Scottish Country Dancing Dictionary

Targaid Danns

Scottish Country Dance Instruction

Targaid Danns
Maggie and Duncan Keppie   Gaelic College SCD Book 2: Six And Half A Dozen
Reel   n x 32 bars   2 Couple Repeat   2 Couple Set   Progressive Round the Room Set
Couple facing couple.

  1-8   WOMEN BACK-TO-BACK AND TULLOCH TURN: Women dance back-to-back and turn each other twice around clockwise with the Tulloch turn (right hands on right elbows and turn placing right feet close together pushing off with the left foot);

  9-16 MEN REPEAT: Men dance back-to-back and turn each other twice around clockwise with the Tulloch turn and right arm;

17-24 TARGE: Women turn ¾ round with right hands AS men dance anticlockwise ¼ way around the outside (2 bars); turn partner once around with left hands (2 bars); repeat bars 17-20 ending in opposite couples' place;

25-32 SET, DANCE THRO' AND CHASE: Nearer hands joined with partner, set to opposite couple, dance through opposite couple passing opposite person by the right shoulder, chase clockwise halfway around and set to next couple around the room.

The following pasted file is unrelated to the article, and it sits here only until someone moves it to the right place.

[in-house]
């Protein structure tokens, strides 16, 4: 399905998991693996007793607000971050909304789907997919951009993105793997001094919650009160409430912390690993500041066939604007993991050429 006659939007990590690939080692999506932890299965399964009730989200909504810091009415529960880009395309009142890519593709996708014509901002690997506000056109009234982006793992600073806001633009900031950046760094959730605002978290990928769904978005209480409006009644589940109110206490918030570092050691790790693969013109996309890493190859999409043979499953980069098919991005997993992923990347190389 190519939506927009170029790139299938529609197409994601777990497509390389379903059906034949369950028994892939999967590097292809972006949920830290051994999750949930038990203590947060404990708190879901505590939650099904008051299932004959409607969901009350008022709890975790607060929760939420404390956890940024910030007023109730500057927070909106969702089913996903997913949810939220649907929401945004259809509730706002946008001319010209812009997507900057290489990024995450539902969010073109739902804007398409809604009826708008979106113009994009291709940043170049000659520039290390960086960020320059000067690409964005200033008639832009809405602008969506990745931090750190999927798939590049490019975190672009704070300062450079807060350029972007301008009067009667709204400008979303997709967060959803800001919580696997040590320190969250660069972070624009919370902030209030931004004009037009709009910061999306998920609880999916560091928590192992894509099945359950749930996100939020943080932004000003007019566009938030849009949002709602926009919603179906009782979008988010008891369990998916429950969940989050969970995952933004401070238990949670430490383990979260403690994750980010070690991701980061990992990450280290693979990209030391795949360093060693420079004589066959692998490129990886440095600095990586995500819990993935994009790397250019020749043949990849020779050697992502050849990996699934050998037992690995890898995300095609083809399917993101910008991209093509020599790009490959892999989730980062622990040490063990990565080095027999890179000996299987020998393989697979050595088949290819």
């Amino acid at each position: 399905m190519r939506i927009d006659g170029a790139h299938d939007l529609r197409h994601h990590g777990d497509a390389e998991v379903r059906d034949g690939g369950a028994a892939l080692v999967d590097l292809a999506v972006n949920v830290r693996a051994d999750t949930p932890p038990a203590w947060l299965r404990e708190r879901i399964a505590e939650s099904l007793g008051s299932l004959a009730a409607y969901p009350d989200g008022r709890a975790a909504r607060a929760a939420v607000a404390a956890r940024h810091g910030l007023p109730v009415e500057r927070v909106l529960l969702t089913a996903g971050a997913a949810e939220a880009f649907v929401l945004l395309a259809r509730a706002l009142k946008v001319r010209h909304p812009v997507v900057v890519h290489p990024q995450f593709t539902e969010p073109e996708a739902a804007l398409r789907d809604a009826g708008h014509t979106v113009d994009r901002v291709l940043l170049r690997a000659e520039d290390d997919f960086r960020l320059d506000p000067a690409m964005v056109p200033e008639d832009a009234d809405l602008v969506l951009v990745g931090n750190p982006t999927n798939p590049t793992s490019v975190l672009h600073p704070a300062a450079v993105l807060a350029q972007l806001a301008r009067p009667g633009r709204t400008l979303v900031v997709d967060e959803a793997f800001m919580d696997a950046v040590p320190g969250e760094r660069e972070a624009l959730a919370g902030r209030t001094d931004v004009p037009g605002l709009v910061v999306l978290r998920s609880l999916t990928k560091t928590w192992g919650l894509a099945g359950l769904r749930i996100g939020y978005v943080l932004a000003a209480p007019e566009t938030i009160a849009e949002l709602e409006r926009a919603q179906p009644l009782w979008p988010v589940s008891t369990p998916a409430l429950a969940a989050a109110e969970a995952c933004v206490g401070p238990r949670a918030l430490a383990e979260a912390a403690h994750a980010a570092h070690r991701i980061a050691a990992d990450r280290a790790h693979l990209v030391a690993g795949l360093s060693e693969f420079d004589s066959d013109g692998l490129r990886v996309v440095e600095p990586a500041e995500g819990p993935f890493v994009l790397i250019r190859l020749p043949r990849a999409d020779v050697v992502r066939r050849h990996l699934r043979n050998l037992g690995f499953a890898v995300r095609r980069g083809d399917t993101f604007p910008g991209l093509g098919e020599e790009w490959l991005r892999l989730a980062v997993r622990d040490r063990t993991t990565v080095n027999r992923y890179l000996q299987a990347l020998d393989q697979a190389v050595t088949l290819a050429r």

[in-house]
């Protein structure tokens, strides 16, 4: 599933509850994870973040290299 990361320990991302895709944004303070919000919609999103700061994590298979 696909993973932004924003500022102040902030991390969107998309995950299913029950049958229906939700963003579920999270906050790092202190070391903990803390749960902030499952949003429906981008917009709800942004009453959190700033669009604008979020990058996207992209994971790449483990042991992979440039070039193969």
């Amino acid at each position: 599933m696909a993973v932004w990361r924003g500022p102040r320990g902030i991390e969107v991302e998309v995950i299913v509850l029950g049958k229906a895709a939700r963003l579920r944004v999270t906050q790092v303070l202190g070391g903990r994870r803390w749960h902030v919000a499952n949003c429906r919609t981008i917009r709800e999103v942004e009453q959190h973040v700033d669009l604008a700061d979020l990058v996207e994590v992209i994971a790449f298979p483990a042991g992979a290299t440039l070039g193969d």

Repeat with next couple.

(Dance Crib compiled by the devisers, Maggie and Duncan Keppie)


Dance Notes

As with all dances having this format, the number of repeats is not fixed.

(Dance Notes by Reuben Freemantle)


Dance Information

"Targaid danns" in Gaelic means "Targe dance", the targe being the traditional, circular shield, after which the Scottish Country Dancing Figure, The Targe, is named; it should be pronounced as "Tahrg~j dounss" in English, with stress on the first syllable of "Targaid", where:
  "ah" is as in "shah";
  "~" represents the very short, indeterminate, vowel sound;
  "ou" is as in "loud"; and
  "ss" is as in "less".
See Gaelic Dance Names for more information on Gaelic spelling and pronunciation.
Targe Shield Image
An Actor Playing The Role Of A Scottish Highlander Carrying A Defensive Targe Shield


Dance information by Reuben Freemantle.

Dance Information licensed under this Creative Commons Licence.
Text from this original Targe article on Wikipedia.
Image Copyright David Ball.

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